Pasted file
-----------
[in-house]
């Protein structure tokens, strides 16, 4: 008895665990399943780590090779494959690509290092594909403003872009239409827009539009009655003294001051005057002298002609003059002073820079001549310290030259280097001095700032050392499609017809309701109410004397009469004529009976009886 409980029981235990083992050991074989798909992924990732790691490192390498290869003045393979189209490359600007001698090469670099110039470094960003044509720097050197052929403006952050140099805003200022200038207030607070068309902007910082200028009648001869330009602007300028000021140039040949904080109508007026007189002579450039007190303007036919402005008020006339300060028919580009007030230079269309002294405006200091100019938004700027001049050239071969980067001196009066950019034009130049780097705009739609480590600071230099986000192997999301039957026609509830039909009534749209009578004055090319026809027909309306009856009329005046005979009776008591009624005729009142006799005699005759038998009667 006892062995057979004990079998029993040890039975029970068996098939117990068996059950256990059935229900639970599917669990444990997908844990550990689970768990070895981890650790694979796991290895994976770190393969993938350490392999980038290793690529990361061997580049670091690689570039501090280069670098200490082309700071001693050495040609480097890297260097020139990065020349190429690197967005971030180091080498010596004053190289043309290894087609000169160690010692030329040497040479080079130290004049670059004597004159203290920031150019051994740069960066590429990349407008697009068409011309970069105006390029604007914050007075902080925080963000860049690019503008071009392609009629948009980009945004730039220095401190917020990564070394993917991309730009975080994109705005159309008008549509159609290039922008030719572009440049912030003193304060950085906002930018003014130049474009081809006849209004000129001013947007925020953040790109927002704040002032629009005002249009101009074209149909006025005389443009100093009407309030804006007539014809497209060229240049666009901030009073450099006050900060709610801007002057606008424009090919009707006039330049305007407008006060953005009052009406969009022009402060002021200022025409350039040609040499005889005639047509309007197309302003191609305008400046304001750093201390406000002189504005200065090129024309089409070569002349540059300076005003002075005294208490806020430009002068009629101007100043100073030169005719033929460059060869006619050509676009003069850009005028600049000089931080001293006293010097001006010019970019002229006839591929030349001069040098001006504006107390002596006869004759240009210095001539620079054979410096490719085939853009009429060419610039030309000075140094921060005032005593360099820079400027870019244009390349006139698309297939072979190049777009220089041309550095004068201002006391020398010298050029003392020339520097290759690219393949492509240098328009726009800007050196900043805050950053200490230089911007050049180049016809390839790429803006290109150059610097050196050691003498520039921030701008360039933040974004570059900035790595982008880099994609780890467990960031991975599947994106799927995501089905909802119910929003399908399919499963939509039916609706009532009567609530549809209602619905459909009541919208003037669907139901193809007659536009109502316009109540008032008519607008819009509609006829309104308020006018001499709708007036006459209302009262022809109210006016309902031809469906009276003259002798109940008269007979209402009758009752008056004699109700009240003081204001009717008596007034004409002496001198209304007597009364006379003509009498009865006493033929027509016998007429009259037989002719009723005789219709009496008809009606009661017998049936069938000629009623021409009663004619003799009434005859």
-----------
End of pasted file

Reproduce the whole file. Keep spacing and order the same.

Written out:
[in-house]
């Protein structure tokens, strides 16, 4: 008895665990399943780590090779494959690509290092594909403003872009239409827009539009009655003294001051005057002298002609003059002073820079001549310290030259280097001095700032050392499609017809309701109410004397009469004529009976009886 409980029981235990083992050991074989798909992924990732790691490192390498290869003045393979189209490359600007001698090469670099110039470094960003044509720097050197052929403006952050140099805003200022200038207030607070068309902007910082200028009648001869330009602007300028000021140039040949904080109508007026007189002579450039007190303007036919402005008020006339300060028919580009007030230079269309002294405006200091100019938004700027001049050239071969980067001196009066950019034009130049780097705009739609480590600071230099986000192997999301039957026609509830039909009534749209009578004055090319026809027909309306009856009329005046005979009776008591009624005729009142006799005699005759038998009667 006892062995057979004990079998029993040890039975029970068996098939117990068996059950256990059935229900639970599917669990444990997908844990550990689970768990070895981890650790694979796991290895994976770190393969993938350490392999980038290793690529990361061997580049670091690689570039501090280069670098200490082309700071001693050495040609480097890297260097020139990065020349190429690197967005971030180091080498010596004053190289043309290894087609000169160690010692030329040497040479080079130290004049670059004597004159203290920031150019051994740069960066590429990349407008697009068409011309970069105006390029604007914050007075902080925080963000860049690019503008071009392609009629948009980009945004730039220095401190917020990564070394993917991309730009975080994109705005159309008008549509159609290039922008030719572009440049912030003193304060950085906002930018003014130049474009081809006849209004000129001013947007925020953040790109927002704040002032629009005002249009101009074209149909006025005389443009100093009407309030804006007539014809497209060229240049666009901030009073450099006050900060709610801007002057606008424009090919009707006039330049305007407008006060953005009052009406969009022009402060002021200022025409350039040609040499005889005639047509309007197309302003191609305008400046304001750093201390406000002189504005200065090129024309089409070569002349540059300076005003002075005294208490806020430009002068009629101007100043100073030169005719033929460059060869006619050509676009003069850009005028600049000089931080001293006293010097001006010019970019002229006839591929030349001069040098001006504006107390002596006869004759240009210095001539620079054979410096490719085939853009009429060419610039030309000075140094921060005032005593360099820079400027870019244009390349006139698309297939072979190049777009220089041309550095004068201002006391020398010298050029003392020339520097290759690219393949492509240098328009726009800007050196900043805050950053200490230089911007050049180049016809390839790429803006290109150059610097050196050691003498520039921030701008360039933040974004570059900035790595982008880099994609780890467990960031991975599947994106799927995501089905909802119910929003399908399919499963939509039916609706009532009567609530549809209602619905459909009541919208003037669907139901193809007659536009109502316009109540008032008519607008819009509609006829309104308020006018001499709708007036006459209302009262022809109210006016309902031809469906009276003259002798109940008269007979209402009758009752008056004699109700009240003081204001009717008596007034004409002496001198209304007597009364006379003509009498009865006493033929027509016998007429009259037989002719009723005789219709009496008809009606009661017998049936069938000629009623021409009663004619003799009434005859």